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Systems and methods for determining one or more characteristics of a specimen using radiation in the terahertz range

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Systems and methods for determining one or more characteristics of a specimen using radiation in the terahertz range


Systems and methods for determining one or more characteristics of a specimen using radiation in the terahertz range are provided. One system includes an illumination subsystem configured to illuminate the specimen with radiation. The system also includes a detection subsystem configured to detect radiation propagating from the specimen in response to illumination of the specimen and to generate output responsive to the detected radiation. The detected radiation includes radiation in the terahertz range. In addition, the system includes a processor configured to determine the one or more characteristics of the specimen using the output.

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Inventors: Ady Levy, Samuel Ngai, Christopher F. Bevis, Stefano Concina, John Fielden, Walter Mieher, Dieter Mueller, Neil Richardson, Dan Wack, Larry Wagner
USPTO Applicaton #: #20120281275 - Class: 359350 (USPTO) - 11/08/12 - Class 359 


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The Patent Description & Claims data below is from USPTO Patent Application 20120281275, Systems and methods for determining one or more characteristics of a specimen using radiation in the terahertz range.

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CROSS-REFERENCE TO RELATED APPLICATIONS

This application is a divisional of U.S. patent application Ser. No. 12/401,029 entitled “Systems and Methods for Determining One or More Characteristics of a Specimen Using Radiation in the Terahertz Range,” filed Mar. 10, 2009, now abandoned, which is incorporated by reference as if fully set forth herein.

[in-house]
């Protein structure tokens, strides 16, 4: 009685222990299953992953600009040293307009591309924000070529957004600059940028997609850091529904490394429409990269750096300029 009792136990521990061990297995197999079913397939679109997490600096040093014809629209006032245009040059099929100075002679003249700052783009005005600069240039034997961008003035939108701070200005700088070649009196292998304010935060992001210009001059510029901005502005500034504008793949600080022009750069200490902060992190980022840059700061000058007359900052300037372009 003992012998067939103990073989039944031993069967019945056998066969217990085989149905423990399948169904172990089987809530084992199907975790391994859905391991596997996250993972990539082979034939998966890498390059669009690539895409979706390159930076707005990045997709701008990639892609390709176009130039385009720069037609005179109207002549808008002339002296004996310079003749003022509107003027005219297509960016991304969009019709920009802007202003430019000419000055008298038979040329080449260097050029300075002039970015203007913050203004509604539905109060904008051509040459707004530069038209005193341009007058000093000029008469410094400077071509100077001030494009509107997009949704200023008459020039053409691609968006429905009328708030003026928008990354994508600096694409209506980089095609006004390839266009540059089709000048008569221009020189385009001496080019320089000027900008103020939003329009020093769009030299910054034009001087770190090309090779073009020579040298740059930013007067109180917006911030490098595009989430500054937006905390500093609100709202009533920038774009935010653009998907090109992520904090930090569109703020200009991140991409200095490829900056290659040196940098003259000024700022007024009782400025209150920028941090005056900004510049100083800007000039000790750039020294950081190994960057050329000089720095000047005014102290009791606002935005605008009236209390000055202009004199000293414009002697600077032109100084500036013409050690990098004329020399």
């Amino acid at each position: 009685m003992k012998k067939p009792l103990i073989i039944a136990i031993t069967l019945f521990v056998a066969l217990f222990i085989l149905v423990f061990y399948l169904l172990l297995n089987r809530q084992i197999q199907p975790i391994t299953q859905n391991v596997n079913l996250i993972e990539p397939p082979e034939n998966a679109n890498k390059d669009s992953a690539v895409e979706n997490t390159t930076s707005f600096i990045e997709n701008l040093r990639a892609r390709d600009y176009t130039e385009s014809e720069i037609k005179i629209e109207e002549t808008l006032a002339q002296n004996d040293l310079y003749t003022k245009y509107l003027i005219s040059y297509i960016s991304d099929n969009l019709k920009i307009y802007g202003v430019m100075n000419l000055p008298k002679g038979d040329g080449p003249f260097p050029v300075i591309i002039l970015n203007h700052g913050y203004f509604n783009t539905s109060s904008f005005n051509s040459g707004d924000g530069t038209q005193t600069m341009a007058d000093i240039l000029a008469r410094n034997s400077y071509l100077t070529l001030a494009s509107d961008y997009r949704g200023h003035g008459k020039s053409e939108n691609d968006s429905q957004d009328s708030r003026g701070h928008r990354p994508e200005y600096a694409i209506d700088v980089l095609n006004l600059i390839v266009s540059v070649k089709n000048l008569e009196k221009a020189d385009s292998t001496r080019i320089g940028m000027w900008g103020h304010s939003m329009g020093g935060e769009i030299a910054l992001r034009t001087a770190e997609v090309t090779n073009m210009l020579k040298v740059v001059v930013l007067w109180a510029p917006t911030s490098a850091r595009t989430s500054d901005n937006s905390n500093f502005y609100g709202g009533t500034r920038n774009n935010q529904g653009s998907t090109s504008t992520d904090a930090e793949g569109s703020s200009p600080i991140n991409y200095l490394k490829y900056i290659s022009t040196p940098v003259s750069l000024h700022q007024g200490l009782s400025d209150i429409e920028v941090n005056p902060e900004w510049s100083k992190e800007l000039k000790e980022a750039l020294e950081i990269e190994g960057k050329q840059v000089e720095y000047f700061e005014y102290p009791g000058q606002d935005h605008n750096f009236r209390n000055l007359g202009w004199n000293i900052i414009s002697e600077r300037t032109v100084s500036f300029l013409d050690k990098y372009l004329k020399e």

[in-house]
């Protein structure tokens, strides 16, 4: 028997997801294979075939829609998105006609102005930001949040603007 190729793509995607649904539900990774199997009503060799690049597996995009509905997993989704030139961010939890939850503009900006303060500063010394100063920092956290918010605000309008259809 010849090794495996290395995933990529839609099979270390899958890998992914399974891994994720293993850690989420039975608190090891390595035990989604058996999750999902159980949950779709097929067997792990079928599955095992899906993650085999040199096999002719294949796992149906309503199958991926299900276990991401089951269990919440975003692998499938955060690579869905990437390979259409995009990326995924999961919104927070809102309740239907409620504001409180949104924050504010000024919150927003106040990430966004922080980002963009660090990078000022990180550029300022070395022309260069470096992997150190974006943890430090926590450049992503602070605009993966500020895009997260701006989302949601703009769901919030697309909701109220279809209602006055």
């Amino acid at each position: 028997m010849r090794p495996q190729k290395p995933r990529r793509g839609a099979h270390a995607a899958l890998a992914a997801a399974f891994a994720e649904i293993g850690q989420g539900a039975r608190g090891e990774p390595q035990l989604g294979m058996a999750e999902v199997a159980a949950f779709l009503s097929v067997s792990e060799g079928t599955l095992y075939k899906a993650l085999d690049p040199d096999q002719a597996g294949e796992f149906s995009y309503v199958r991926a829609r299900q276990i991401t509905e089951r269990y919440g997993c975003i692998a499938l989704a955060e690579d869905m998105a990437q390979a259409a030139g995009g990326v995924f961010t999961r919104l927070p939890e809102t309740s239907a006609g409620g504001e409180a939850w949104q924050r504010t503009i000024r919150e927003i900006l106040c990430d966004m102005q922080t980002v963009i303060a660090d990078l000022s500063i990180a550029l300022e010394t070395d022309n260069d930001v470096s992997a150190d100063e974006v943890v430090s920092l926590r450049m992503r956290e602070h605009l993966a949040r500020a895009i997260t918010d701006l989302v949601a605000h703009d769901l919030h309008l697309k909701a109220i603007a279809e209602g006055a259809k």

BACKGROUND OF THE INVENTION

1. Field of the Invention

This invention generally relates to systems and methods for determining one or more characteristics of a specimen using radiation in the terahertz range. Certain embodiments relate to a system configured to generate output responsive to radiation in the terahertz range propagating from a specimen and to determine one or more characteristics of the specimen using the output.

2. Description of the Related Art

The following description and examples are not admitted to be prior art by virtue of their inclusion in this section.

Fabricating semiconductor devices such as logic and memory devices typically includes processing a specimen such as a semiconductor wafer using a large number of semiconductor fabrication processes to form various features and multiple levels of the semiconductor devices. For example, lithography is a semiconductor fabrication process that involves transferring a pattern from a reticle to a resist arranged on a semiconductor wafer. Additional examples of semiconductor fabrication processes include, but are not limited to, chemical-mechanical polishing (CUP), etch, deposition, and ion implantation. Multiple semiconductor devices may be fabricated in an arrangement on a single semiconductor wafer and then separated into individual semiconductor devices.

Inspection processes are used at various steps during semiconductor manufacturing processes to detect defects on specimens to promote higher yield in the manufacturing processes and thus higher profits. Inspection has always been an important part of fabricating semiconductor devices. However, as the dimensions of semiconductor devices decrease, inspection becomes even more important to the successful manufacture of acceptable semiconductor devices because devices having smaller dimensions are more prone to failure due to defects. Therefore, as the dimensions of semiconductor devices decrease, more accurate detection of defects has become necessary since unwanted aberrations in the semiconductor devices caused by defects can significantly impact yield of the manufacturing process.

Another important part of manufacturing yield control is determining information about defects on the specimens such that the cause of the defects can be determined and corrected to thereby reduce the number of defects on other specimens. Often, determining the cause of defects involves identifying the defect type and other attributes of the defects such as size, shape, composition, etc. Since inspection typically only involves detecting defects on the specimens and providing limited information about the defects such as locations of the defects on the specimens, number of defects on the specimens, and sometimes defect size, metrology is often used to determine more information about individual defects than that which can be determined from inspection results. For instance, a metrology tool may be used to revisit defects detected on a wafer and to examine the defects further in some manner either automatically or manually.